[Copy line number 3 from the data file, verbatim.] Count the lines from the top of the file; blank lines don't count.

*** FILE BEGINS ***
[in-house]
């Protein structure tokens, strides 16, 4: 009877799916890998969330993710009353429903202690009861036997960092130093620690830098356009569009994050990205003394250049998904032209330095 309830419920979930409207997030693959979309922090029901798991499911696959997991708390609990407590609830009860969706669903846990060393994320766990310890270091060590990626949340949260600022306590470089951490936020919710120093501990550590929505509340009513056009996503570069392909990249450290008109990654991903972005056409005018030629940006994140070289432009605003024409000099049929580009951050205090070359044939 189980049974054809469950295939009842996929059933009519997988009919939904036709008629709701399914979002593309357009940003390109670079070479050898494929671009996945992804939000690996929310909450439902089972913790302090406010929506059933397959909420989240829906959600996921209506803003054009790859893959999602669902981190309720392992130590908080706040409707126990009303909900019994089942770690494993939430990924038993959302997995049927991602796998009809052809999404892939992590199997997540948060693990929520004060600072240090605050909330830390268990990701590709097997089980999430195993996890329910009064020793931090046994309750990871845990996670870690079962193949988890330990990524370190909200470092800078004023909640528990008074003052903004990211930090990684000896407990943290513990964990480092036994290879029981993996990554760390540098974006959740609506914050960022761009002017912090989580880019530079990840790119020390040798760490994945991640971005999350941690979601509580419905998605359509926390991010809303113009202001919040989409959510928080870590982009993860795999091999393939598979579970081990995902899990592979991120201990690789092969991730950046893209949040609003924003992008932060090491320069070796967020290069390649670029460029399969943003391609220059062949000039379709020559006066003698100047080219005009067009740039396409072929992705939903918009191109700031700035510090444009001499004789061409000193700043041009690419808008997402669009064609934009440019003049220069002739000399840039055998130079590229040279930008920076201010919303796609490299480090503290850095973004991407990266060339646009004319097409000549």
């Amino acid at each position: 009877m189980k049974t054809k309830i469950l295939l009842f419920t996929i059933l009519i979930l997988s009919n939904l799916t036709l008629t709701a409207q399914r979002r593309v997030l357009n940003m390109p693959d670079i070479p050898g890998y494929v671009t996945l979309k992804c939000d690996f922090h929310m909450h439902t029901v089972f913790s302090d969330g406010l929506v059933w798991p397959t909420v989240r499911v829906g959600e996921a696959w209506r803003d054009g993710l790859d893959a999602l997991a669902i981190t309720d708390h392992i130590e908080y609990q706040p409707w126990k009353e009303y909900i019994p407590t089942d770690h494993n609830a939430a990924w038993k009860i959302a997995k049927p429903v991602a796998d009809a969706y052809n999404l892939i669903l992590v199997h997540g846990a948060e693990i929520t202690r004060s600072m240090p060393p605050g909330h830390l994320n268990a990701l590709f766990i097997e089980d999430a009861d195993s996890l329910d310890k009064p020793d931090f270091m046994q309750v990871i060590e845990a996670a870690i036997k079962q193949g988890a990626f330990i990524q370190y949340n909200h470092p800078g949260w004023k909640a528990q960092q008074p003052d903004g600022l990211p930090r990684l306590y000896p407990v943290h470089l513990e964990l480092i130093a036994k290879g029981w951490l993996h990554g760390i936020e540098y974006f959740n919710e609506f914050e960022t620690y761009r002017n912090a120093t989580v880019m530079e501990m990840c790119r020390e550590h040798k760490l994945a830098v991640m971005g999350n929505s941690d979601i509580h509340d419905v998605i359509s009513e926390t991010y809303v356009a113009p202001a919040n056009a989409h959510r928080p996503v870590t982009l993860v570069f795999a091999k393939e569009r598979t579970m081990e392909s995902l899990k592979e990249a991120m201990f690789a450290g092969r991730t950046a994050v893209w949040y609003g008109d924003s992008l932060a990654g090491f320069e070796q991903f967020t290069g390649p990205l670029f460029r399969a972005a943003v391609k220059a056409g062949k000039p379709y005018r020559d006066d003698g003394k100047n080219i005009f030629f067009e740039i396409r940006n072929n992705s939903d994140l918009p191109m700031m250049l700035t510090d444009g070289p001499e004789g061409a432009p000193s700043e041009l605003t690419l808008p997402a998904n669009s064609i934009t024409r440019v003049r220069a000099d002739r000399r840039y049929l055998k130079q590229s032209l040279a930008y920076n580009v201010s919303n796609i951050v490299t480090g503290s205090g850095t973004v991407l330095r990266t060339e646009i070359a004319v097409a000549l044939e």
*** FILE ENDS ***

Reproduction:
């Amino acid at each position: 009877m189980k049974t054809k309830i469950l295939l009842f419920t996929i059933l009519i979930l997988s009919n939904l799916t036709l008629t709701a409207q399914r979002r593309v997030l357009n940003m390109p693959d670079i070479p050898g890998y494929v671009t996945l979309k992804c939000d690996f922090h929310m909450h439902t029901v089972f913790s302090d969330g406010l929506v059933w798991p397959t909420v989240r499911v829906g959600e996921a696959w209506r803003d054009g993710l790859d893959a999602l997991a669902i981190t309720d708390h392992i130590e908080y609990q706040p409707w126990k009353e009303y909900i019994p407590t089942d770690h494993n609830a939430a990924w038993k009860i959302a997995k049927p429903v991602a796998d009809a969706y052809n999404l892939i669903l992590v199997h997540g846990a948060e693990i929520t202690r004060s600072m240090p060393p605050g909330h830390l994320n268990a990701l590709f766990i097997e089980d999430a009861d195993s996890l329910d310890k009064p020793d931090f270091m046994q309750v990871i060590e845990a996670a870690i036997k079962q193949g988890a990626f330990i990524q370190y949340n909200h470092p800078g949260w004023k909640a528990q960092q008074p003052d903004g600022l990211p930090r990684l306590y000896p407990v943290h470089l513990e964990l480092i130093a036994k290879g029981w951490l993996h990554g760390i936020e540098y974006f959740n919710e609506f914050e960022t620690y761009r002017n912090a120093t989580v880019m530079e501990m990840c790119r020390e550590h040798k760490l994945a830098v991640m971005g999350n929505s941690d979601i509580h509340d419905v998605i359509s009513e926390t991010y809303v356009a113009p202001a919040n056009a989409h959510r928080p996503v870590t982009l993860v570069f795999a091999k393939e569009r598979t579970m081990e392909s995902l899990k592979e990249a991120m201990f690789a450290g092969r991730t950046a994050v893209w949040y609003g008109d924003s992008l932060a990654g090491f320069e070796q991903f967020t290069g390649p990205l670029f460029r399969a972005a943003v391609k220059a056409g062949k000039p379709y005018r020559d006066d003698g003394k100047n080219i005009f030629f067009e740039i396409r940006n072929n992705s939903d994140l918009p191109m700031m250049l700035t510090d444009g070289p001499e004789g061409a432009p000193s700043e041009l605003t690419l808008p997402a998904n669009s064609i934009t024409r440019v003049r220069a000099d002739r000399r840039y049929l055998k130079q590229s032209l040279a930008y920076n580009v201010s919303n796609i951050v490299t480090g503290s205090g850095t973004v991407l330095r990266t060339e646009i070359a004319v097409a000549l044939e």